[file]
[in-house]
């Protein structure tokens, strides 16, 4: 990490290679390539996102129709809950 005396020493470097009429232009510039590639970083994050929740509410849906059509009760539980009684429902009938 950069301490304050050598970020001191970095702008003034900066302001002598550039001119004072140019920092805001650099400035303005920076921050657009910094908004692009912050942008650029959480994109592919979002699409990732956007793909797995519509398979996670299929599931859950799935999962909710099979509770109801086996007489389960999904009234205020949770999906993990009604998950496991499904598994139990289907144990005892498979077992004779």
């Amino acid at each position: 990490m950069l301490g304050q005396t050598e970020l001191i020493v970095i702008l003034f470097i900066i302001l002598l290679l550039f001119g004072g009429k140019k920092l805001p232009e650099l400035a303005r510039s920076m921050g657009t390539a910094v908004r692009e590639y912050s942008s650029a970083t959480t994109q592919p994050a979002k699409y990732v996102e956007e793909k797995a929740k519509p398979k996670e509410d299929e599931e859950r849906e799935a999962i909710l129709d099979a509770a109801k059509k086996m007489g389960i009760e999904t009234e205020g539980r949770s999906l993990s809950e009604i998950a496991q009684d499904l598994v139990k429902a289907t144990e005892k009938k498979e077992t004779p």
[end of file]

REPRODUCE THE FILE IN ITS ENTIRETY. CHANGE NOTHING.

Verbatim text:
[in-house]
């Protein structure tokens, strides 16, 4: 990490290679390539996102129709809950 005396020493470097009429232009510039590639970083994050929740509410849906059509009760539980009684429902009938 950069301490304050050598970020001191970095702008003034900066302001002598550039001119004072140019920092805001650099400035303005920076921050657009910094908004692009912050942008650029959480994109592919979002699409990732956007793909797995519509398979996670299929599931859950799935999962909710099979509770109801086996007489389960999904009234205020949770999906993990009604998950496991499904598994139990289907144990005892498979077992004779």
């Amino acid at each position: 990490m950069l301490g304050q005396t050598e970020l001191i020493v970095i702008l003034f470097i900066i302001l002598l290679l550039f001119g004072g009429k140019k920092l805001p232009e650099l400035a303005r510039s920076m921050g657009t390539a910094v908004r692009e590639y912050s942008s650029a970083t959480t994109q592919p994050a979002k699409y990732v996102e956007e793909k797995a929740k519509p398979k996670e509410d299929e599931e859950r849906e799935a999962i909710l129709d099979a509770a109801k059509k086996m007489g389960i009760e999904t009234e205020g539980r949770s999906l993990s809950e009604i998950a496991q009684d499904l598994v139990k429902a289907t144990e005892k009938k498979e077992t004779p």